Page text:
I'm retired, busy with volunteer radio and (with my wife) going to the theatre and enjoying 'fine dining".
Published March 22nd 2014
Go with the non-stop action
Meet Liam Neeson, as Air Marshal Bill Marks, a recovering alcoholic – aggressive, confrontational and stubborn, and with a strong Northern Irish accent. He is grieving from the loss of his eight year old daughter.
Add Michelle Dockery, from Downton Abbey, Nat Parker from The Great Debate, Julianne Moore, from Hunger Games, and Scot McNairy from 12 years a Slave and we are not short of talent.
Liam Neeson's character starts getting text messages telling him that one passenger will die every twenty minutes unless $150 million is transferred into an off-shore account. Problem is – that account belongs to (you've guessed it) Air Marshal Bill Marks.
Non-Stop" is a good name for most of the movie. It is edge of the seat stuff, and keeps us guessing right up to the end. Who will be the next victim? Who is "framing" Neeson and why? Will the passengers revolt against Neeson – they think he had hi-jacked the plane. Who are the villains – the knock-out red-head, the demure stewardess,the belligerent passenger, the New York policeman – or could it be that Neeson himself really is the villain? What are the contents of the mysterious briefcase the marshal has taken on board? Will the fighter planes (to avoid another 9/11) really shoot down the plane?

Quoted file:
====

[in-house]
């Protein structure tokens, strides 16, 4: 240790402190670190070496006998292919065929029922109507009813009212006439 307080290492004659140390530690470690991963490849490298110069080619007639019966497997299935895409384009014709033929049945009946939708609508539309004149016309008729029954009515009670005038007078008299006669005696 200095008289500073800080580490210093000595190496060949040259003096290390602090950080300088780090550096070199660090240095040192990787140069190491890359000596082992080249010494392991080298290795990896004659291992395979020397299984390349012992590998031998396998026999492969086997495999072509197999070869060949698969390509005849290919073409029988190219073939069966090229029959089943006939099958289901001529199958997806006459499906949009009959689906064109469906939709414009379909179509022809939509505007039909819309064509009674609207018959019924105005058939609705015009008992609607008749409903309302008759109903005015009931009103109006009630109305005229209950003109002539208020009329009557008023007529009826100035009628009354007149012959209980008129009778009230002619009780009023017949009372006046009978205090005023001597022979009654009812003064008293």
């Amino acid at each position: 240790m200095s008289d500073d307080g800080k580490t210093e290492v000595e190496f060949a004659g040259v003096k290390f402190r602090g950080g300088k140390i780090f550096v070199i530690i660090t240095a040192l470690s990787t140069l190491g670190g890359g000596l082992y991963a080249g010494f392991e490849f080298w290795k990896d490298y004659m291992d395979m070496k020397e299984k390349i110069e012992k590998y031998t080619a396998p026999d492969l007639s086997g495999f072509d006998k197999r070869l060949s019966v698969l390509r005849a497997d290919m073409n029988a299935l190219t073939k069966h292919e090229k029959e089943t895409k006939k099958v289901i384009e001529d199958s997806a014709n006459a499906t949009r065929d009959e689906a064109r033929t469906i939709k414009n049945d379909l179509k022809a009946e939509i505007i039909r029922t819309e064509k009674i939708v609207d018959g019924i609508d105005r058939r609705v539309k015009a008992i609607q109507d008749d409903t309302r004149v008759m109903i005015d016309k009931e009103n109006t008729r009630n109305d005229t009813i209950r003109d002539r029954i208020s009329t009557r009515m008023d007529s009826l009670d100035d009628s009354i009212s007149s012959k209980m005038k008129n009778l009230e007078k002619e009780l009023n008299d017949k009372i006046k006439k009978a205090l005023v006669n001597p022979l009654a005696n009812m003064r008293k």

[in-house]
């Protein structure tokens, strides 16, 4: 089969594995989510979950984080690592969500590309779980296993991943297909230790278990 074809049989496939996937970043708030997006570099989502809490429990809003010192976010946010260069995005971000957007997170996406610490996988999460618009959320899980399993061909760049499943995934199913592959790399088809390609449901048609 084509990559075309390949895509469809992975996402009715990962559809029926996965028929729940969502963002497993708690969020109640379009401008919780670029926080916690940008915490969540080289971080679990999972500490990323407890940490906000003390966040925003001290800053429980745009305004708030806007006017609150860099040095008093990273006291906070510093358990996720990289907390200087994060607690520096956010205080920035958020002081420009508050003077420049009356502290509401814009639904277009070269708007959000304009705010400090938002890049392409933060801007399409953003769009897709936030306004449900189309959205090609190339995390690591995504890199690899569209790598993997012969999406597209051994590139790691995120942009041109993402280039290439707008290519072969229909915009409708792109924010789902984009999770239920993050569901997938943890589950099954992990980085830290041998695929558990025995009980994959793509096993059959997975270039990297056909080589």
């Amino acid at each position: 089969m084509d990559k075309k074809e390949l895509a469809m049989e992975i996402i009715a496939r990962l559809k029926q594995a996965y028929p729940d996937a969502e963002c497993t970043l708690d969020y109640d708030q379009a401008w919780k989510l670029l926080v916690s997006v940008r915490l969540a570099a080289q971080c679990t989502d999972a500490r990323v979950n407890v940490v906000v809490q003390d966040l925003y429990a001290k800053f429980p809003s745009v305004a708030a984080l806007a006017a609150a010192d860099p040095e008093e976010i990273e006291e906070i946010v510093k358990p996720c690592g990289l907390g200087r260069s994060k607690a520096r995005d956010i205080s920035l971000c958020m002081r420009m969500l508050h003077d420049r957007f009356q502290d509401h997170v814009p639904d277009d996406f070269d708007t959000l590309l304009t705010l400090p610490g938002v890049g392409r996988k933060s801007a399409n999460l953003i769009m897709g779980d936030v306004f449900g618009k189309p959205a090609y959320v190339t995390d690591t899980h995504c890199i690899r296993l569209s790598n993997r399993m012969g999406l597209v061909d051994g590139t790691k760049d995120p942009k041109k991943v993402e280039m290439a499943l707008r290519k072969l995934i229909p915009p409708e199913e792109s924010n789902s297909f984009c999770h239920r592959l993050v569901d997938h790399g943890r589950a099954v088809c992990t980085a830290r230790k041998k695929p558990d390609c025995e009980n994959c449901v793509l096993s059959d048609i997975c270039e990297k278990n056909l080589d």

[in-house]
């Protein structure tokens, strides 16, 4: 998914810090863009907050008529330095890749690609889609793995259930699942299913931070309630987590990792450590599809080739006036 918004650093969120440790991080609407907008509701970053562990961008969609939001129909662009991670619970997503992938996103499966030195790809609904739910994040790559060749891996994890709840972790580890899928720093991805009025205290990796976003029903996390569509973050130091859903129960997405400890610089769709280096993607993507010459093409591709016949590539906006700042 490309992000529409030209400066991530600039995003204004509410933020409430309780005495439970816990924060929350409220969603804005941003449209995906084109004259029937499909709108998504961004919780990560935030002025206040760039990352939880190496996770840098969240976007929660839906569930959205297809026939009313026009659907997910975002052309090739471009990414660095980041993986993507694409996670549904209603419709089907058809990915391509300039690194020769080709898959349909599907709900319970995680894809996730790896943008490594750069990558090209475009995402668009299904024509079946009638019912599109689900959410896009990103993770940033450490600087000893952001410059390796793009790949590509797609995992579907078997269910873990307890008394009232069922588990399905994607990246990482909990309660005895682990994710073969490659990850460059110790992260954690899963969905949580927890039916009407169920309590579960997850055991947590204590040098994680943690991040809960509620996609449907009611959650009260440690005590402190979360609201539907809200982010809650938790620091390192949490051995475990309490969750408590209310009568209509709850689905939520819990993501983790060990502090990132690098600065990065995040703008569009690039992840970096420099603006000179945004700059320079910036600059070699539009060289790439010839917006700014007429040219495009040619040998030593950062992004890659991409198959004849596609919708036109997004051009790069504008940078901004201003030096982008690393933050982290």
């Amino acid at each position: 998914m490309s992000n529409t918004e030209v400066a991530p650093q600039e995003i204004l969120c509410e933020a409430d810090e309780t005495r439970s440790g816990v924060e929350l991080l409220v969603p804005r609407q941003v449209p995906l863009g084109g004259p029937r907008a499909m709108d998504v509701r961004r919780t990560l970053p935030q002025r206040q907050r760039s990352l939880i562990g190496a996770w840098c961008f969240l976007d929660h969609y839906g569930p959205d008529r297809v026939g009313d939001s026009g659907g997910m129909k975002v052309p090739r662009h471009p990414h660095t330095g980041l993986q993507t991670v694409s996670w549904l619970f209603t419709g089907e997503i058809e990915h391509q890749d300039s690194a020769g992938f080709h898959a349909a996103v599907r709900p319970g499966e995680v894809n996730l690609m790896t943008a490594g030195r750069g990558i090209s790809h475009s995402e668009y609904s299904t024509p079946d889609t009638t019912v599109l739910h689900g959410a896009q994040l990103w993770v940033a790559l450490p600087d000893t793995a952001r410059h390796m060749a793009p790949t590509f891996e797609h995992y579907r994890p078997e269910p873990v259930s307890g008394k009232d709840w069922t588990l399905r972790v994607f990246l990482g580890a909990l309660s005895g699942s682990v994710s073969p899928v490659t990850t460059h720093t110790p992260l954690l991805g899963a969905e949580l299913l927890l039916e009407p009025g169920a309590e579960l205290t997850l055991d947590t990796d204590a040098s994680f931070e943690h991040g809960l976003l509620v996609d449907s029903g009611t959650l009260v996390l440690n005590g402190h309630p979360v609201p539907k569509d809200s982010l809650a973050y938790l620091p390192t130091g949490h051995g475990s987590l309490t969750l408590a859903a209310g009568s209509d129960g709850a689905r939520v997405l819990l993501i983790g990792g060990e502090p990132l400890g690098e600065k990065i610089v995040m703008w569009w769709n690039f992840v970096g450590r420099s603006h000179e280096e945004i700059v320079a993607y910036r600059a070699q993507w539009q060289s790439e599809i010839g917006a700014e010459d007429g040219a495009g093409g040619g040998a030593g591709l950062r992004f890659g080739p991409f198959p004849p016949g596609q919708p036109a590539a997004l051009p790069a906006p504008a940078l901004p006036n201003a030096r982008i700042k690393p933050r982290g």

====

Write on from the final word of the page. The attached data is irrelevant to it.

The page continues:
It's just as well there are a lot of questions, and a lot of action – it helps us overlook the thin-ness of the plot.
Initially I felt that this film was going to be the best of its type that I'd seen. By the end I wasn't so sure – too much cheesiness, too many improbabilities.
But in the end, I'm not sure that matters.
Great acting – Neeson in particular is superb – rescues the weaknesses.
If what you want is an action movie, then that is what you get – Non-Stop.